The Christian Science Monitor

Is Harvey recovery changing the way Texas defines fiscal responsibility?

People line up outside a FEMA disaster recovery center at Greenspoint Mall on Oct. 3, 2017, in North Houston. A month after hurricane Harvey flooded the city, tens of thousands of people are still recovering and state officials are re-evaluating their fiscally conservative principles. Source: Henry Gass/The Christian Science Monitor

Standing outside the Greenspoint Mall in North Houston, under a swelling mass of gray clouds, Nicole Turner reflects on the month she’s had. The single mom of four works for an oil and gas company and takes care of her mother. Then hurricane Harvey brought 52 inches of rain in four days.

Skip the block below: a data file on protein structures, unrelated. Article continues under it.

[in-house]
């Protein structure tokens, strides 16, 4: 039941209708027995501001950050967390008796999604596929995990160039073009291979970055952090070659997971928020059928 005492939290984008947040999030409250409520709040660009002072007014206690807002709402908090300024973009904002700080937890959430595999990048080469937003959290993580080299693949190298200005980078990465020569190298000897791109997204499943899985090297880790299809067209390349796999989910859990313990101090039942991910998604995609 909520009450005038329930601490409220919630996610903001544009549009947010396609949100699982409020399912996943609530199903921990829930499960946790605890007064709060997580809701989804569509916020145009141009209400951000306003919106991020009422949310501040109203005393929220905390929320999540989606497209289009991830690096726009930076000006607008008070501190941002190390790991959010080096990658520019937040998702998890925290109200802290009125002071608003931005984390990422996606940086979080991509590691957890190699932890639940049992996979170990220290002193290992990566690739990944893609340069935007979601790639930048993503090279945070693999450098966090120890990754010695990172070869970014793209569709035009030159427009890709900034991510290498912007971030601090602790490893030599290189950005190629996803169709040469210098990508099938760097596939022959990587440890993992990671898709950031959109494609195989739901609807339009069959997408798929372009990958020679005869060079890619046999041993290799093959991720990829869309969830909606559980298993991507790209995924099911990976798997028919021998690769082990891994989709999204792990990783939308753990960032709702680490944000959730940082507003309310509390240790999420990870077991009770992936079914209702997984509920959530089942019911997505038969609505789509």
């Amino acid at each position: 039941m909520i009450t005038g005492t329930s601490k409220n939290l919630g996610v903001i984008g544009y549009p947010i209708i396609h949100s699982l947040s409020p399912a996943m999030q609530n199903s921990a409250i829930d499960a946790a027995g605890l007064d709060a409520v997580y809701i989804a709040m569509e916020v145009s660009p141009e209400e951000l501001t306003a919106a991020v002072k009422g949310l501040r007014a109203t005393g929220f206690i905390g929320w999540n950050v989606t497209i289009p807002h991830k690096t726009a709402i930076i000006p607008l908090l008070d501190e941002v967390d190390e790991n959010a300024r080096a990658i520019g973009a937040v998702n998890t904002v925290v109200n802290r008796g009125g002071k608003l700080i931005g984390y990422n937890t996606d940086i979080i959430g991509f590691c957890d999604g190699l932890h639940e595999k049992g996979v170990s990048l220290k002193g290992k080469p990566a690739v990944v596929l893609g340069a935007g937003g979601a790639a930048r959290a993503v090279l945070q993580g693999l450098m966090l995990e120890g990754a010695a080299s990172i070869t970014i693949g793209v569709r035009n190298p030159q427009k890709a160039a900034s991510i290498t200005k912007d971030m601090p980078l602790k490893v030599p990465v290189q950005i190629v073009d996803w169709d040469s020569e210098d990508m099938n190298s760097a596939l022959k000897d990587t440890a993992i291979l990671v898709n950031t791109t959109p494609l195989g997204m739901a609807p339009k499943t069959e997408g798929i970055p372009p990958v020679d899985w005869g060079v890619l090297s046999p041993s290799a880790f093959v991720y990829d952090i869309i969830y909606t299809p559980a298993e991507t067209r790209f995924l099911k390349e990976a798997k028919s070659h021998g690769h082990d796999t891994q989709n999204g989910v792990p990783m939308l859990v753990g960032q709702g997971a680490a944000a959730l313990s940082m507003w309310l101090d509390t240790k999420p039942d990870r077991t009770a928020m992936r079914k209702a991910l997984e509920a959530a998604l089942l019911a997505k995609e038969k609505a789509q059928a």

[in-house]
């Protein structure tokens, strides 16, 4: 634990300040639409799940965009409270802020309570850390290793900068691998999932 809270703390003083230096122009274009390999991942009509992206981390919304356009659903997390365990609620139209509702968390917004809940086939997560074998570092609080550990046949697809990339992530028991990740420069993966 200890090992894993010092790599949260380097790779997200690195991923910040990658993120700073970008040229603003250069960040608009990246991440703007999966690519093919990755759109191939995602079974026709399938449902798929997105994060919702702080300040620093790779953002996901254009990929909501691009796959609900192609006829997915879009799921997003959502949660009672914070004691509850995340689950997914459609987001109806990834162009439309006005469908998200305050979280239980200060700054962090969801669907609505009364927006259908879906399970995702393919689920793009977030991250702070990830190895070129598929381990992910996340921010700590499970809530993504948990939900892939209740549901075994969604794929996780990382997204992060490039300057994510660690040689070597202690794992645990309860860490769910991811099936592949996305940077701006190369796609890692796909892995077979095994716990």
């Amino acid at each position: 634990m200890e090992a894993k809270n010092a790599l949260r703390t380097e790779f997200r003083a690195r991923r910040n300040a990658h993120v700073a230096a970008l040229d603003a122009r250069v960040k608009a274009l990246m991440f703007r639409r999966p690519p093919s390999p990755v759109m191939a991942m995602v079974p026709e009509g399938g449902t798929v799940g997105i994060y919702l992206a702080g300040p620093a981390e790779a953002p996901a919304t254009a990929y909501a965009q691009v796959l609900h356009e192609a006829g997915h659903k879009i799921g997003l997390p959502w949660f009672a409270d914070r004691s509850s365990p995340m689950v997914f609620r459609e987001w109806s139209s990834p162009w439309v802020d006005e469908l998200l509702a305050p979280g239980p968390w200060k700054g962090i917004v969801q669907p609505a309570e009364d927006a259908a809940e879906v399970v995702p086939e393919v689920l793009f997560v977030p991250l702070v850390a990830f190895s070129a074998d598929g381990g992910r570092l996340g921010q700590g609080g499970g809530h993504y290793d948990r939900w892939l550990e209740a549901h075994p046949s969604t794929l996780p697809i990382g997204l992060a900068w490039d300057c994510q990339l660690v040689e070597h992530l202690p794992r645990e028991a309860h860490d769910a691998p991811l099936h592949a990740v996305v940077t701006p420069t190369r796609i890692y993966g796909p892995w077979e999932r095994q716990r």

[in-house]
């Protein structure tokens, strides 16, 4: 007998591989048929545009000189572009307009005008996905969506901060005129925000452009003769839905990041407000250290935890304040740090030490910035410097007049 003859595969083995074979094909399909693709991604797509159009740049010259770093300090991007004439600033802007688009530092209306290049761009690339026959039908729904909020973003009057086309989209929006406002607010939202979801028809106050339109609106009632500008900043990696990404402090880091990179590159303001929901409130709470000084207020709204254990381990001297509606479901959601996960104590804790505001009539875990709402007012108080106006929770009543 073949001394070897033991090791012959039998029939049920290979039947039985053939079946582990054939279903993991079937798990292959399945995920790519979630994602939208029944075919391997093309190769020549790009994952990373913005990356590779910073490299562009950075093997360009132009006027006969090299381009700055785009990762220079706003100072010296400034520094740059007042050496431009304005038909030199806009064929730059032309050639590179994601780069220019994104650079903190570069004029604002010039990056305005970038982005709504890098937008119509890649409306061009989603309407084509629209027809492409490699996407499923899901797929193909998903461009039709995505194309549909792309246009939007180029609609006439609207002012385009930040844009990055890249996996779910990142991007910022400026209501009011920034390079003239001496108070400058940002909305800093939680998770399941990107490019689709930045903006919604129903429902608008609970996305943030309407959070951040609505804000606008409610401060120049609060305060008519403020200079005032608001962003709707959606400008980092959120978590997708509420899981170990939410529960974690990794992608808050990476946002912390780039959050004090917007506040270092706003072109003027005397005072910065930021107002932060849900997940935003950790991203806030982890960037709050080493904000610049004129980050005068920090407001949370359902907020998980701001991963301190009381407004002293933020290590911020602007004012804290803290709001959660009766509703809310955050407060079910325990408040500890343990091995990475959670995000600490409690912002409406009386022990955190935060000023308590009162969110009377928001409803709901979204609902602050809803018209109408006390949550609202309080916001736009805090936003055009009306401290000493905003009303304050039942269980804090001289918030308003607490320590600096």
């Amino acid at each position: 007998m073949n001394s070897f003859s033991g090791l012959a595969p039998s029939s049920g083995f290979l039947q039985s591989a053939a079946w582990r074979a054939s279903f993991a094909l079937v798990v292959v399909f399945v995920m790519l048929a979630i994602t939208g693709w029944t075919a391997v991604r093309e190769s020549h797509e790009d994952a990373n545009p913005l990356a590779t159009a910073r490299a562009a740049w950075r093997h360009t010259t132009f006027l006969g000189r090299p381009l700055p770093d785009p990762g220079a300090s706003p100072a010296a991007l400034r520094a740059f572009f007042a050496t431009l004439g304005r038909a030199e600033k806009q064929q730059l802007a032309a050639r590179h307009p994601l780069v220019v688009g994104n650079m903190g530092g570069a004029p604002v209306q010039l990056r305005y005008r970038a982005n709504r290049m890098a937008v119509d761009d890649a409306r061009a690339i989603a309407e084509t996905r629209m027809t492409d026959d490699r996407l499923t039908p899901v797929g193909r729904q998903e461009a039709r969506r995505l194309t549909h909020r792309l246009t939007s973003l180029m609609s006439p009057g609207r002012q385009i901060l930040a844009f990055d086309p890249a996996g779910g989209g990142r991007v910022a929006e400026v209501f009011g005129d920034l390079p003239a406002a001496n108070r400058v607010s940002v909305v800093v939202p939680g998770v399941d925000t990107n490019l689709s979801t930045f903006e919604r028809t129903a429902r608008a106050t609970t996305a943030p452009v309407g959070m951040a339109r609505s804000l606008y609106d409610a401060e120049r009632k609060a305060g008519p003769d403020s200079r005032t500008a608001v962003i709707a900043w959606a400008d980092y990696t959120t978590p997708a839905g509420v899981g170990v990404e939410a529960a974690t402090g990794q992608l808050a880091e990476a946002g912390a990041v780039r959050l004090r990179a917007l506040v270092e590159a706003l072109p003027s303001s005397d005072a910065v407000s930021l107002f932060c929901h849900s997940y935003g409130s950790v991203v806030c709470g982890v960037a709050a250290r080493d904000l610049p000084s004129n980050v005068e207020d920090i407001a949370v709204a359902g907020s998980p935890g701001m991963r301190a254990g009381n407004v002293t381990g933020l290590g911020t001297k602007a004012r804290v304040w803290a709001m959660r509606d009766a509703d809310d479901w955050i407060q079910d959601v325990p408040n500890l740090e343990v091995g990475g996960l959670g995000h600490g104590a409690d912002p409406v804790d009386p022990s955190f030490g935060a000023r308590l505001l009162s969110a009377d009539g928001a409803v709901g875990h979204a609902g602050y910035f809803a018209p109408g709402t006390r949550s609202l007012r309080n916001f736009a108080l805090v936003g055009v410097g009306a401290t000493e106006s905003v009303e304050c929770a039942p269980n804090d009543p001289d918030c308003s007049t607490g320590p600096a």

Ms. Turner’s house flooded to the point where walls needed to be ripped out. The six of them are still living amid the damage.

“I’m just trying to keep upbeat and keep going,” she says. “Yup.”

That includes taking the day off work and waking up before dawn to get to the mall more than three hours before the Federal Emergency Management Agency (FEMA) disaster recovery center there opens. By 11 a.m., with the clouds thickening and starting to drizzle rain, Turner is still in line.

Commitment to fiscal conservatismToughest spending debates still to come'The most miserable tax ever created'

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